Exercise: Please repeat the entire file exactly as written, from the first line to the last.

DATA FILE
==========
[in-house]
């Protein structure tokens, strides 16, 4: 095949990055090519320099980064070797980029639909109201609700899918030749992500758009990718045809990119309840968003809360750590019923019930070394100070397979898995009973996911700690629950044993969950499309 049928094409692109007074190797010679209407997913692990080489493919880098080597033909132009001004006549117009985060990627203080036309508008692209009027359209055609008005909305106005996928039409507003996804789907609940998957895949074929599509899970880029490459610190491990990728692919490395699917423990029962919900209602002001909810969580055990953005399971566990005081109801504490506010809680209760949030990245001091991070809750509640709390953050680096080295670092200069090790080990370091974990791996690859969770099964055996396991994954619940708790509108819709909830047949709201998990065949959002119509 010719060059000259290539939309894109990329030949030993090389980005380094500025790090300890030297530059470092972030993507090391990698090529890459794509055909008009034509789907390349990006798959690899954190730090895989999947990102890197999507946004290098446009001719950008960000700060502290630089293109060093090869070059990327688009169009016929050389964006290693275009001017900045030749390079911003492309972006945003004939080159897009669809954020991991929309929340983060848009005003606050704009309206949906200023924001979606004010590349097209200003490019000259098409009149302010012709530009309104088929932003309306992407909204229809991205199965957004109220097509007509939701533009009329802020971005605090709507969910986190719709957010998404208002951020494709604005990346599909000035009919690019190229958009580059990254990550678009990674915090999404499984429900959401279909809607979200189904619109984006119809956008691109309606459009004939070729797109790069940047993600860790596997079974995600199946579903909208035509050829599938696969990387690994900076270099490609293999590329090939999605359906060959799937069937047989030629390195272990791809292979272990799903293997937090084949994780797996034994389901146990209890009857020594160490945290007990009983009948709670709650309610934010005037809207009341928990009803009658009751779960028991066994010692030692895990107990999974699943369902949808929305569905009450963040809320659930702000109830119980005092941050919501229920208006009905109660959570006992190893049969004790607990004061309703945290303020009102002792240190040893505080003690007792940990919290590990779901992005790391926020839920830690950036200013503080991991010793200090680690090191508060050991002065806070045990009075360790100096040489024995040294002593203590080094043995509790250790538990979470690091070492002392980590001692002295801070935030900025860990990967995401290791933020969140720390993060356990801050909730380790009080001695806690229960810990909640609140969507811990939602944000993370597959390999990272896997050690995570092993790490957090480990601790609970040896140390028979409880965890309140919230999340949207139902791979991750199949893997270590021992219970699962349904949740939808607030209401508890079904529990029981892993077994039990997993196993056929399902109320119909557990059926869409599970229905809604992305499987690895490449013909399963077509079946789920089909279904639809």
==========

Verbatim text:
[in-house]
């Protein structure tokens, strides 16, 4: 095949990055090519320099980064070797980029639909109201609700899918030749992500758009990718045809990119309840968003809360750590019923019930070394100070397979898995009973996911700690629950044993969950499309 049928094409692109007074190797010679209407997913692990080489493919880098080597033909132009001004006549117009985060990627203080036309508008692209009027359209055609008005909305106005996928039409507003996804789907609940998957895949074929599509899970880029490459610190491990990728692919490395699917423990029962919900209602002001909810969580055990953005399971566990005081109801504490506010809680209760949030990245001091991070809750509640709390953050680096080295670092200069090790080990370091974990791996690859969770099964055996396991994954619940708790509108819709909830047949709201998990065949959002119509 010719060059000259290539939309894109990329030949030993090389980005380094500025790090300890030297530059470092972030993507090391990698090529890459794509055909008009034509789907390349990006798959690899954190730090895989999947990102890197999507946004290098446009001719950008960000700060502290630089293109060093090869070059990327688009169009016929050389964006290693275009001017900045030749390079911003492309972006945003004939080159897009669809954020991991929309929340983060848009005003606050704009309206949906200023924001979606004010590349097209200003490019000259098409009149302010012709530009309104088929932003309306992407909204229809991205199965957004109220097509007509939701533009009329802020971005605090709507969910986190719709957010998404208002951020494709604005990346599909000035009919690019190229958009580059990254990550678009990674915090999404499984429900959401279909809607979200189904619109984006119809956008691109309606459009004939070729797109790069940047993600860790596997079974995600199946579903909208035509050829599938696969990387690994900076270099490609293999590329090939999605359906060959799937069937047989030629390195272990791809292979272990799903293997937090084949994780797996034994389901146990209890009857020594160490945290007990009983009948709670709650309610934010005037809207009341928990009803009658009751779960028991066994010692030692895990107990999974699943369902949808929305569905009450963040809320659930702000109830119980005092941050919501229920208006009905109660959570006992190893049969004790607990004061309703945290303020009102002792240190040893505080003690007792940990919290590990779901992005790391926020839920830690950036200013503080991991010793200090680690090191508060050991002065806070045990009075360790100096040489024995040294002593203590080094043995509790250790538990979470690091070492002392980590001692002295801070935030900025860990990967995401290791933020969140720390993060356990801050909730380790009080001695806690229960810990909640609140969507811990939602944000993370597959390999990272896997050690995570092993790490957090480990601790609970040896140390028979409880965890309140919230999340949207139902791979991750199949893997270590021992219970699962349904949740939808607030209401508890079904529990029981892993077994039990997993196993056929399902109320119909557990059926869409599970229905809604992305499987690895490449013909399963077509079946789920089909279904639809």